Objectives: This study sought to determine whether participants in taijiquan classes would report increases in mindfulness greater than that of a comparison group, and whether changes in mindfulness were associated with improvements in mood, perceived stress, self-regulatory self-efficacy, and sleep quality. Design: The study design was quasi-experimental with repeated measures. Settings/location: The study was set in a midsized public university. Subjects: Students aged 18-48 years old enrolled in 15-week courses of either taijiquan (n=76) or special recreation (control group, n=132). Intervention: Chen-style taijiquan classes were offered 2 times per week for 50 minutes each time. Outcome measures: Self-report of mindfulness (Five Facet Mindfulness Questionnaire), mood (Four Dimensional Mood Scale), perceived stress (Perceived Stress Scale), self-regulatory self-efficacy (Self-regulatory Self-Efficacy Scale), and sleep quality (Pittsburgh Sleep Quality Index). Results: Increases in total mindfulness scores occurred only in the taijiquan group, not in the control group. All well-being variables showed a pattern of improvement in the taijiquan group, with either stability or decline over time in the control group. Increases in mindfulness were significantly correlated with improvements on all well-being measures and with sleep quality. Conclusions: Relative to a recreation control group, taijiquan classes for college students are associated with increased mindfulness and improved sleep quality, mood, and perceived stress, but not self-regulatory self-efficacy. Randomized control design studies are needed to substantiate the causal role of taijiquan exercise in the development of mindfulness and associated improvements in well-being.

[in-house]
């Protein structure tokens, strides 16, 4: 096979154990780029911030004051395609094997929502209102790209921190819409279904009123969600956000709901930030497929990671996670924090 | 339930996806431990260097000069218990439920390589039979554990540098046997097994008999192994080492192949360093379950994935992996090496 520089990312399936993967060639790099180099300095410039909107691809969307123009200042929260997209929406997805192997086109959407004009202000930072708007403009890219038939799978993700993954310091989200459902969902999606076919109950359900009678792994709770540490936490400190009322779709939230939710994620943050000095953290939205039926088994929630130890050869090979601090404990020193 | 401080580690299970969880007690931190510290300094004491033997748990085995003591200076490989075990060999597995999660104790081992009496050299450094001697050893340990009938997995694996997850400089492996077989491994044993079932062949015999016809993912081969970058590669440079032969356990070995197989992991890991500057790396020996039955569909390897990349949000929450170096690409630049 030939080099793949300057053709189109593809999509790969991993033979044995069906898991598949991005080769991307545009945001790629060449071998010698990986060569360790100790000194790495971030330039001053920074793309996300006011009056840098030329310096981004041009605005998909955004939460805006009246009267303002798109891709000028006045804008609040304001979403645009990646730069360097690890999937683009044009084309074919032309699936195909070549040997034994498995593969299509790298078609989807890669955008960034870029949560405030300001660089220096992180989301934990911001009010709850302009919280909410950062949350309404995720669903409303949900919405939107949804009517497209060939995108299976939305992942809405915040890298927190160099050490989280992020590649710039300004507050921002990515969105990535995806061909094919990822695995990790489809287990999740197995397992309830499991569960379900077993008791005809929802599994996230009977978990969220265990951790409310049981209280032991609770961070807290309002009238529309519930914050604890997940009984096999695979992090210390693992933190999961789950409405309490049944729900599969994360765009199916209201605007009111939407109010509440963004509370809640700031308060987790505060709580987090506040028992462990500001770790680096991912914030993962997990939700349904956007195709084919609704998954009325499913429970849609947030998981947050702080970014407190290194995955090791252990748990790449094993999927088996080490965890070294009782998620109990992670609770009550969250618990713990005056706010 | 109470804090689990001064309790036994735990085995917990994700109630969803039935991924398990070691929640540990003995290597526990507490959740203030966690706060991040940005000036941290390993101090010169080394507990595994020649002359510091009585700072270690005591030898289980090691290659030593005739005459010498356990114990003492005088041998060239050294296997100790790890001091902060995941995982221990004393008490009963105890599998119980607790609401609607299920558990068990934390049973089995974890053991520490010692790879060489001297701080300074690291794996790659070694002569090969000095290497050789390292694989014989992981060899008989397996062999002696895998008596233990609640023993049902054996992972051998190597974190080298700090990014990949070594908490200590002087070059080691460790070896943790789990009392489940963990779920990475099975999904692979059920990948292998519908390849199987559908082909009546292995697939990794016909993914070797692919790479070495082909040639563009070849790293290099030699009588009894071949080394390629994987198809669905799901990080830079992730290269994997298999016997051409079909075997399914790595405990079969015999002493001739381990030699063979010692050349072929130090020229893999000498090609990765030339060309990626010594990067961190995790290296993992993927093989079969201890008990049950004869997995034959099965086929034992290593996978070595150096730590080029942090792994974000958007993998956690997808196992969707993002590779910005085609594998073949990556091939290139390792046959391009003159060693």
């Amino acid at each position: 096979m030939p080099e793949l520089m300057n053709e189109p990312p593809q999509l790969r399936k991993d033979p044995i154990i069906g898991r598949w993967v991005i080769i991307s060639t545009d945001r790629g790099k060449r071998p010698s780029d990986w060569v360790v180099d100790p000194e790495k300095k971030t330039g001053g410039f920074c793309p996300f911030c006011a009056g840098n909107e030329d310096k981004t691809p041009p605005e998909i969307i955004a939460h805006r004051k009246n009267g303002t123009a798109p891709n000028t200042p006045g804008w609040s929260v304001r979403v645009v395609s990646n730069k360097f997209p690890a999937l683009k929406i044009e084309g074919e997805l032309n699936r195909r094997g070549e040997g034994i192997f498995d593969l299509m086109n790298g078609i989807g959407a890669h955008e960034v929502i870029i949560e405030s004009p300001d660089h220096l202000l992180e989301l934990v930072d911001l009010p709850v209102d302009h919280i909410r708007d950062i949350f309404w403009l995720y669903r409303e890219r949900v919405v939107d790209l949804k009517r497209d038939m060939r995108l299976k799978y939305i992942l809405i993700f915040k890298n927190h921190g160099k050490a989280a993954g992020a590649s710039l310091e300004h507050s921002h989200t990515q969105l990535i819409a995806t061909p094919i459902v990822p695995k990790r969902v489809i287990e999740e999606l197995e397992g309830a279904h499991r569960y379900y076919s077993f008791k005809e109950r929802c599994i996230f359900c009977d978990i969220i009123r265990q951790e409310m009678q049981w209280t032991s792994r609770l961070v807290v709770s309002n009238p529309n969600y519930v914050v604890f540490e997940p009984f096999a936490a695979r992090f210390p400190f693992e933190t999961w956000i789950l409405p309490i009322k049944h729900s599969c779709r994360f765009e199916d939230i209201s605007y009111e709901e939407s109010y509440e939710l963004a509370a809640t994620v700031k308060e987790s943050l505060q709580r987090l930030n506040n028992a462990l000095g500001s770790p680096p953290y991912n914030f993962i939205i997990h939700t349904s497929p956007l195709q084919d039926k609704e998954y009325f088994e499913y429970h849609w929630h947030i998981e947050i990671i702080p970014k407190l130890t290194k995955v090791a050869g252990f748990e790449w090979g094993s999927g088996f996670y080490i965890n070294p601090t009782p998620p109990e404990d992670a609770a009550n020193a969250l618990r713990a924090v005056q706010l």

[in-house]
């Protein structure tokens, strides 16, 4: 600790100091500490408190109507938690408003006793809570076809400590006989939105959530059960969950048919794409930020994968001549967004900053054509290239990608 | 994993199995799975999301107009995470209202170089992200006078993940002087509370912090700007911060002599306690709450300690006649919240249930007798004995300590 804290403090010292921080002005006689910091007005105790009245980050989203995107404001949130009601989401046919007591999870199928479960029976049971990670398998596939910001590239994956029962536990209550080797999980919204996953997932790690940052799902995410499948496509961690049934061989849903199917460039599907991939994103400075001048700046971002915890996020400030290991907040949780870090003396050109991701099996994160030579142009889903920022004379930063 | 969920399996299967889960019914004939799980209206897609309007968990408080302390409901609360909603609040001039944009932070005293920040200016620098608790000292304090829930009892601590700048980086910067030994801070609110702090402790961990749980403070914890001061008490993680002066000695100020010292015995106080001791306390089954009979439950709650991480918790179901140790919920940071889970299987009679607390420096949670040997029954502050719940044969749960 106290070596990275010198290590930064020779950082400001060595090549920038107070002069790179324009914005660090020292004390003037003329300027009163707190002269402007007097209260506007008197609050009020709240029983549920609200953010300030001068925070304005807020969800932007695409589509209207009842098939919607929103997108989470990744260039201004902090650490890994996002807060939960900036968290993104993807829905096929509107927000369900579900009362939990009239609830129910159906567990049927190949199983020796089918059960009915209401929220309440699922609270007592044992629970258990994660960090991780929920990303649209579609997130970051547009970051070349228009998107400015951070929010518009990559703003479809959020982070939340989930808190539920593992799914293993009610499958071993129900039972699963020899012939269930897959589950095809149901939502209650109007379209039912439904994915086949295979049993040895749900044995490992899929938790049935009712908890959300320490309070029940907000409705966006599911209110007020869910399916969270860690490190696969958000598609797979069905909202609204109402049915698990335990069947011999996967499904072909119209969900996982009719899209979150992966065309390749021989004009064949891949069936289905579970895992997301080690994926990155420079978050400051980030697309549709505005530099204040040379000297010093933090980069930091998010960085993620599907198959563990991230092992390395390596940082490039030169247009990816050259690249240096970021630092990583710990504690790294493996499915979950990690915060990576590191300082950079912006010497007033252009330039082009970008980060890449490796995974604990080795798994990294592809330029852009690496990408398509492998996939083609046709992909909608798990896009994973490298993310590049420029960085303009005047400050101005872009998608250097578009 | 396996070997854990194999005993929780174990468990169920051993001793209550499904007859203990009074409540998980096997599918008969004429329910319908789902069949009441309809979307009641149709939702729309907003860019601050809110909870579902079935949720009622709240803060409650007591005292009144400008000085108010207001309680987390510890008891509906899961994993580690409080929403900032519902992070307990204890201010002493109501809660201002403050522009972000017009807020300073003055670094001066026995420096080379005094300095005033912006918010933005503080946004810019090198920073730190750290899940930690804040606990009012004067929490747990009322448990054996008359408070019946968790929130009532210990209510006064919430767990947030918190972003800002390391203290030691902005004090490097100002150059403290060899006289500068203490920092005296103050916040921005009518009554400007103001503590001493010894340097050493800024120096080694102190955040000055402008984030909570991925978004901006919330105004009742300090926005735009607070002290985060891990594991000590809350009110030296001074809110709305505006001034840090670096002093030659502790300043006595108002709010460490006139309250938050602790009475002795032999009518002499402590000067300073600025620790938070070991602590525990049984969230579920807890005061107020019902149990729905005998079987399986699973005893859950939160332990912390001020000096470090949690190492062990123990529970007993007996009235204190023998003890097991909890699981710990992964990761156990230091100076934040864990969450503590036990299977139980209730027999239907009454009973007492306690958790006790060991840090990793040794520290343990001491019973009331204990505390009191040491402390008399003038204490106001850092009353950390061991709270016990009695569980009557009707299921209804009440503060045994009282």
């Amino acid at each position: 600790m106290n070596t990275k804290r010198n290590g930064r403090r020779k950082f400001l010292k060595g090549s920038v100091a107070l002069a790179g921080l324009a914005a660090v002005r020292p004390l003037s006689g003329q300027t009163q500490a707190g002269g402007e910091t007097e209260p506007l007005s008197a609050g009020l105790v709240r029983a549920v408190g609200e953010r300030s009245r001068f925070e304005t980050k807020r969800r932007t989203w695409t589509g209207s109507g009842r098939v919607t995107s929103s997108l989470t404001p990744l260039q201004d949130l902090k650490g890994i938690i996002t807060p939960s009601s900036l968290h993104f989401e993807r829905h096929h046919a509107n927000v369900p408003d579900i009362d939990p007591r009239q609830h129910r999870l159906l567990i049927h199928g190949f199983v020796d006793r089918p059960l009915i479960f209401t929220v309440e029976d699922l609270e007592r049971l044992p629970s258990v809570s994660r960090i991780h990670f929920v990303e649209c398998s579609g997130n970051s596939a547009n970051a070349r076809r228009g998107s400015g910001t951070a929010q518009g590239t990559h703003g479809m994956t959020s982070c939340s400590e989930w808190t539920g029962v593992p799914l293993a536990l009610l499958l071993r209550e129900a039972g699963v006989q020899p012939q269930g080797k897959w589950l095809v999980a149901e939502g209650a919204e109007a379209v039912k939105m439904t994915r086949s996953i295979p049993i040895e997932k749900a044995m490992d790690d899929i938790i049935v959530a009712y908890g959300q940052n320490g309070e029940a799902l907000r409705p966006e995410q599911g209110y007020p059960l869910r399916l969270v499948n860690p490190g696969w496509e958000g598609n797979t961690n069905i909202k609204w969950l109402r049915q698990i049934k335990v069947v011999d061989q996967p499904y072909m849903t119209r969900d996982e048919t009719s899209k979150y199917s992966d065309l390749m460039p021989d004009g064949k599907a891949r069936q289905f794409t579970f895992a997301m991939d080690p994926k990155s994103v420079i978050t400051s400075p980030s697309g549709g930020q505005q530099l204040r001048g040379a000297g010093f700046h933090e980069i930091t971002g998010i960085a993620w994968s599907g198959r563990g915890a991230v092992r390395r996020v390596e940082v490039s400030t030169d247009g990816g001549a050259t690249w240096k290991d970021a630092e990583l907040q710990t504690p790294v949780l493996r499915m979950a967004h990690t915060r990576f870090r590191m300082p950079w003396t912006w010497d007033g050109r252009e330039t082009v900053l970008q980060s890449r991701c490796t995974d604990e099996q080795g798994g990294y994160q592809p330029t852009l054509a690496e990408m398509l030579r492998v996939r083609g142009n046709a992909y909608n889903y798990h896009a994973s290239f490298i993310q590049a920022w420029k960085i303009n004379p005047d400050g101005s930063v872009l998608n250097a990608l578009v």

All Science Journal Classification (ASJC) codes
- Complementary and alternative medicine